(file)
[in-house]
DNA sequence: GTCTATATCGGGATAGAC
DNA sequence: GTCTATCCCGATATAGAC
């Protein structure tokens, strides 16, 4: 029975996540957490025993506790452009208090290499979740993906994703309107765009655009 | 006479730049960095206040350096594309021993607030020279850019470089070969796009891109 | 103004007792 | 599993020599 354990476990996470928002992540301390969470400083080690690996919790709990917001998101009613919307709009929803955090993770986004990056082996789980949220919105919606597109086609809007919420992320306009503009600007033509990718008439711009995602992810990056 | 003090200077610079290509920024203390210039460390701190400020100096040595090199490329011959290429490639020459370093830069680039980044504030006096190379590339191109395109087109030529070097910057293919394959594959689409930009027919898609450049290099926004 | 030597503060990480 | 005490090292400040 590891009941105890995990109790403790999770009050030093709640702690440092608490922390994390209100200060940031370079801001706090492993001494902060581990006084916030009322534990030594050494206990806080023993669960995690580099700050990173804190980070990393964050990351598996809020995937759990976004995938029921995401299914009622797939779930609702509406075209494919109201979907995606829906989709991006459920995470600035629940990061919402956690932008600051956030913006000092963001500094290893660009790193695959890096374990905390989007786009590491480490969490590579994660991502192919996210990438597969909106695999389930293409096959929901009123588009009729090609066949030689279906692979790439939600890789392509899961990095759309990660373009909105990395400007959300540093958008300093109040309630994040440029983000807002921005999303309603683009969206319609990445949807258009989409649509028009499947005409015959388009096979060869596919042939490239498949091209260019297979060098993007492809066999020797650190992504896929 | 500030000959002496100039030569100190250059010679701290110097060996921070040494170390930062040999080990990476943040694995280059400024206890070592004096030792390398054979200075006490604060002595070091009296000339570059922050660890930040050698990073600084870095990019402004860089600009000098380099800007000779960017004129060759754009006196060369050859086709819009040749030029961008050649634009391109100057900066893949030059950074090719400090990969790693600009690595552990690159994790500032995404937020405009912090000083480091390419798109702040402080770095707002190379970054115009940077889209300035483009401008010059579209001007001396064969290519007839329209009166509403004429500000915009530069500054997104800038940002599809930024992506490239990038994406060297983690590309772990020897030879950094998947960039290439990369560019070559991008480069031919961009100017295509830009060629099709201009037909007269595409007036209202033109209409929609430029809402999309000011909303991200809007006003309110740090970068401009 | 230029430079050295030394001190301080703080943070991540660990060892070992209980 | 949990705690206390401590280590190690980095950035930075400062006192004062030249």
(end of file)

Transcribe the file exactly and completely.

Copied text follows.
[in-house]
DNA sequence: GTCTATATCGGGATAGAC
DNA sequence: GTCTATCCCGATATAGAC
């Protein structure tokens, strides 16, 4: 029975996540957490025993506790452009208090290499979740993906994703309107765009655009 | 006479730049960095206040350096594309021993607030020279850019470089070969796009891109 | 103004007792 | 599993020599 354990476990996470928002992540301390969470400083080690690996919790709990917001998101009613919307709009929803955090993770986004990056082996789980949220919105919606597109086609809007919420992320306009503009600007033509990718008439711009995602992810990056 | 003090200077610079290509920024203390210039460390701190400020100096040595090199490329011959290429490639020459370093830069680039980044504030006096190379590339191109395109087109030529070097910057293919394959594959689409930009027919898609450049290099926004 | 030597503060990480 | 005490090292400040 590891009941105890995990109790403790999770009050030093709640702690440092608490922390994390209100200060940031370079801001706090492993001494902060581990006084916030009322534990030594050494206990806080023993669960995690580099700050990173804190980070990393964050990351598996809020995937759990976004995938029921995401299914009622797939779930609702509406075209494919109201979907995606829906989709991006459920995470600035629940990061919402956690932008600051956030913006000092963001500094290893660009790193695959890096374990905390989007786009590491480490969490590579994660991502192919996210990438597969909106695999389930293409096959929901009123588009009729090609066949030689279906692979790439939600890789392509899961990095759309990660373009909105990395400007959300540093958008300093109040309630994040440029983000807002921005999303309603683009969206319609990445949807258009989409649509028009499947005409015959388009096979060869596919042939490239498949091209260019297979060098993007492809066999020797650190992504896929 | 500030000959002496100039030569100190250059010679701290110097060996921070040494170390930062040999080990990476943040694995280059400024206890070592004096030792390398054979200075006490604060002595070091009296000339570059922050660890930040050698990073600084870095990019402004860089600009000098380099800007000779960017004129060759754009006196060369050859086709819009040749030029961008050649634009391109100057900066893949030059950074090719400090990969790693600009690595552990690159994790500032995404937020405009912090000083480091390419798109702040402080770095707002190379970054115009940077889209300035483009401008010059579209001007001396064969290519007839329209009166509403004429500000915009530069500054997104800038940002599809930024992506490239990038994406060297983690590309772990020897030879950094998947960039290439990369560019070559991008480069031919961009100017295509830009060629099709201009037909007269595409007036209202033109209409929609430029809402999309000011909303991200809007006003309110740090970068401009 | 230029430079050295030394001190301080703080943070991540660990060892070992209980 | 949990705690206390401590280590190690980095950035930075400062006192004062030249």